The core clock transcription factor BMAL1 drives circadian β-cell proliferation during compensatory regeneration of the endocrine pancreas

Volodymyr Petrenko, Miri Stolovich-Rain, Bart Vandereycken, Laurianne Giovannoni, Kai Florian Storch, Yuval Dor, Simona Chera, Charna Dibner*

*Corresponding author for this work

Research output: Contribution to journalArticlepeer-review

12 Scopus citations

Abstract

Circadian clocks in pancreatic islets participate in the regulation of glucose homeostasis. Here we examined the role of these timekeepers in β-cell regeneration after the massive ablation of β cells by doxycycline-induced expression of diphtheria toxin A (DTA) in Insulin-rtTA/TET-DTA mice. Since we crossed reporter genes expressing α- and β-cellspecific fluorescent proteins into these mice, we could follow the fate of α- and β cells separately. As expected, DTA induction resulted in an acute hyperglycemia, which was accompanied by dramatic changes in gene expression in residual β cells. In contrast, only temporal alterations of gene expression were observed in α cells. Interestingly, β cells entered S phase preferentially during the nocturnal activity phase, indicating that the diurnal rhythm also plays a role in the orchestration of β-cell regeneration. Indeed, in arrhythmic Bmal1-deficient mice, which lack circadian clocks, no compensatory β-cell proliferation was observed, and the β-cell ablation led to aggravated hyperglycemia, hyperglucagonemia, and fatal diabetes.

Original languageAmerican English
Pages (from-to)1650-1665
Number of pages16
JournalGenes and Development
Volume34
Issue number23-24
DOIs
StatePublished - 1 Dec 2020

Bibliographical note

Funding Information:
We thank the colleagues from the University of Geneva—Ueli Schibler, Jacques Philippe, and Claes Wollheim—for constructive discussions; Marie-Claude Brulhart-Meynet for skillful technical assistance; Mylène Docquier, Céline Delucinge-Vivier, Didier Chollet, Emmanouil Dermitzakis, Luciana Romano, Deborah Bielser, Cédric Howald, and Keith Harshman for conducting RNA sequencing; Jean-Pierre Aubry-Lachainaye for help with cell sorting; and Charles Weitz from Harvard Medical School for generously sharing the Bmal1st/st mouse strain. This work was funded by Swiss National Science Foundation grants 31003A_166700/1, and 310030_184708/1; European Foundation for the Study of Diabetes/Novo Nordisk Programme for Diabetes Research; the Vontobel Foundation; the Novartis Consumer Health Foundation; the Bo and Kerstin Hjelt Foundation for diabetes type 2; the Swiss Life Foundation; the Olga Mayenfisch Foundation (to C.D.); University of Geneva-The Hebrew University of Jerusalem Joint Seed Money Funding Scheme (to Y.D. and C.D.); Research Council of Norway (NFR 251041, SC); and the Novo Nordic Foundation (NNF15OC0015054 to S.C.).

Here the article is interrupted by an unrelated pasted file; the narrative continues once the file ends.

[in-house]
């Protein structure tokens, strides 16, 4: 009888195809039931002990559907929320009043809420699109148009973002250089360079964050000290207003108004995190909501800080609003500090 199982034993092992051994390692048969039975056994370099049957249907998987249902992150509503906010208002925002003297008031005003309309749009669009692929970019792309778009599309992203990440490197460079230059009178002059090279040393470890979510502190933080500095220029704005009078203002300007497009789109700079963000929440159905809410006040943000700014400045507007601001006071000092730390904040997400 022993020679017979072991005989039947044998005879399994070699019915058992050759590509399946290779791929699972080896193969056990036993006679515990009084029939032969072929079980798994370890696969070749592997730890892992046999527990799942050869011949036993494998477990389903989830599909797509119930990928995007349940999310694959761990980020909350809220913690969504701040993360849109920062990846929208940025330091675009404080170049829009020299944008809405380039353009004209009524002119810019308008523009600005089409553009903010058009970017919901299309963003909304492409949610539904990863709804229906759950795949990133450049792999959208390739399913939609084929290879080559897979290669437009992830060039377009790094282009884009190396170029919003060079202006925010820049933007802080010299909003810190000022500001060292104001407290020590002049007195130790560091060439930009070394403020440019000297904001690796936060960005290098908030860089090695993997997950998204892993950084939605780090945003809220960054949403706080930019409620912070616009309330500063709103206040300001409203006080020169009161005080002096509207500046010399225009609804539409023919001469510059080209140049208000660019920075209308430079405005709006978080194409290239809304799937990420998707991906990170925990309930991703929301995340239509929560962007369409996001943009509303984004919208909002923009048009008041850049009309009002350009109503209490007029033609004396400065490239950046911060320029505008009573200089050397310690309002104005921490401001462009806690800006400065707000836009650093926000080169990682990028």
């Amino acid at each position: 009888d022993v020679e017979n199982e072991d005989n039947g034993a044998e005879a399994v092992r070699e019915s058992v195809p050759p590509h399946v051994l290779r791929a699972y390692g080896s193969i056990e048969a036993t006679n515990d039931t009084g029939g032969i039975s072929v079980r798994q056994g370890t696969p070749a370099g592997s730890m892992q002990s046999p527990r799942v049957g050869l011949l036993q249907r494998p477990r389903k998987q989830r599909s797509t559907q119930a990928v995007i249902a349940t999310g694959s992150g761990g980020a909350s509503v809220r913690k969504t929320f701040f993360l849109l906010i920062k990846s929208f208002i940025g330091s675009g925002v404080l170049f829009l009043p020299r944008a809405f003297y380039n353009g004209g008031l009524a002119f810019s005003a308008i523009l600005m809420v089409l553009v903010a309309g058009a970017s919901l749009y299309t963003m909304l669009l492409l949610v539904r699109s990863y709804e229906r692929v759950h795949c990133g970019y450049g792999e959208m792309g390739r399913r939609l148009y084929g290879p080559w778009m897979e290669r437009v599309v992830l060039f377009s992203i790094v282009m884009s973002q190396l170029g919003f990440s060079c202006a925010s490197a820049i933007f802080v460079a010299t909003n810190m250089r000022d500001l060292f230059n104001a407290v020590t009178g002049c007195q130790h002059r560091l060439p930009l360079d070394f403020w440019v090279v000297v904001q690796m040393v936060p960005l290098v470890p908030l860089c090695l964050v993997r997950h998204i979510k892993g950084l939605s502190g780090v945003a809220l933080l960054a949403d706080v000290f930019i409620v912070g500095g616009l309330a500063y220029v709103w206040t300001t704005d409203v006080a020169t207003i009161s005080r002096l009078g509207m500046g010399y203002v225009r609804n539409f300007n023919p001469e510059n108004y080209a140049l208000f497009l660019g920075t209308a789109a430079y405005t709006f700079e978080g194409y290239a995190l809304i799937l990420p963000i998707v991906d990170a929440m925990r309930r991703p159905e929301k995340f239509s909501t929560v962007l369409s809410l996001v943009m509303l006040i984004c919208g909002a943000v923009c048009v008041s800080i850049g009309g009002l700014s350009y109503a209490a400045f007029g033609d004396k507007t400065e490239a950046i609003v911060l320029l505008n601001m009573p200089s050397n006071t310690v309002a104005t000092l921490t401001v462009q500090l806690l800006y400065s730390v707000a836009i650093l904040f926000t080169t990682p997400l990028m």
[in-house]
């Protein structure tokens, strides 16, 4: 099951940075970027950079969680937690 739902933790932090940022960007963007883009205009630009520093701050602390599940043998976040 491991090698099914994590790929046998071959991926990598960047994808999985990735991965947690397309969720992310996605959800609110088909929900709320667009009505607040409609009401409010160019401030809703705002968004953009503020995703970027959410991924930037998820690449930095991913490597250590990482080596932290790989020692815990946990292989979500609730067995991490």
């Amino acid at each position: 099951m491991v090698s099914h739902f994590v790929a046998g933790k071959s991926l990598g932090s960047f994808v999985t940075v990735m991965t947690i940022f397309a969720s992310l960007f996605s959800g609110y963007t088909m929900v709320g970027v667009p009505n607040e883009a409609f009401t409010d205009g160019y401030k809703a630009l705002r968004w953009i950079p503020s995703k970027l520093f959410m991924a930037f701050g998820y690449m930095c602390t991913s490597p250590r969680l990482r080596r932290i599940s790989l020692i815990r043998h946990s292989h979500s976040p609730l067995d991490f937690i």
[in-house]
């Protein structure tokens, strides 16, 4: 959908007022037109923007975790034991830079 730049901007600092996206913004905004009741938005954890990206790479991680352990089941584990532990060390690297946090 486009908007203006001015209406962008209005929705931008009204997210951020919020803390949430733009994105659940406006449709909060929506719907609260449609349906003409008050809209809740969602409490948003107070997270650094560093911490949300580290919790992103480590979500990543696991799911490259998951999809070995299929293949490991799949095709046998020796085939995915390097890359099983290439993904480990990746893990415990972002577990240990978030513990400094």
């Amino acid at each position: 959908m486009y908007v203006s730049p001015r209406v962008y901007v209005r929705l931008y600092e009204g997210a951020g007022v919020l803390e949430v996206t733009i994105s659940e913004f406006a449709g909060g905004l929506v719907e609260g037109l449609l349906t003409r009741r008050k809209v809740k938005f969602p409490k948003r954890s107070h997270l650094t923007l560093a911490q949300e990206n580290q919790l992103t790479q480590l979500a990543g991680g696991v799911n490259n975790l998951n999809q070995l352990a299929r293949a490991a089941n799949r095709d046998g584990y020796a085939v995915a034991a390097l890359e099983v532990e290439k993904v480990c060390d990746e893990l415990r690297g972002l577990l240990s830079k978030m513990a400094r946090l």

Funding Information:
We thank the colleagues from the University of Geneva-Ueli Schibler, Jacques Philippe, and Claes Wollheim-for constructive discussions; Marie-Claude Brulhart-Meynet for skillful technical assistance; Myl?ne Docquier, C?line Delucinge-Vivier, Didier Chollet, Emmanouil Dermitzakis, Luciana Romano, Deborah Bielser, C?dric Howald, and Keith Harshman for conducting RNA sequencing; Jean-Pierre Aubry-Lachainaye for help with cell sorting; and Charles Weitz from Harvard Medical School for generously sharing the Bmal1st/st mouse strain. This work was funded by Swiss National Science Foundation grants 31003A_166700/1, and 310030_184708/1; European Foundation for the Study of Diabetes/Novo Nordisk Programme for Diabetes Research; the Vontobel Foundation; the Novartis Consumer Health Foundation; the Bo and Kerstin Hjelt Foundation for diabetes type 2; the Swiss Life Foundation; the Olga Mayenfisch Foundation (to C.D.); University of Geneva-The Hebrew University of Jerusalem Joint Seed Money Funding Scheme (to Y.D. and C.D.); Research Council of Norway (NFR 251041, SC); and the Novo Nordic Foundation (NNF15OC0015054 to S.C.).

Publisher Copyright:
© 2020 Petrenko et al. This article is distributed exclusively by Cold Spring Harbor Laboratory Press for the first six months after the full-issue publication date (see http://genesdev.cshlp.org/site/misc/terms.xhtml). After six months, it is available under a Creative Commons License (Attribution-NonCommercial 4.0 International), as described at http://creativecommons.org/licenses/by-nc/4.0/.

Keywords

  • Circadian clockwork
  • Diabetes
  • Glucose metabolism
  • Insulin-rtTA/TET-DTA mouse model
  • Pancreatic α and β cells
  • β-cell proliferation
  • β-cell regeneration

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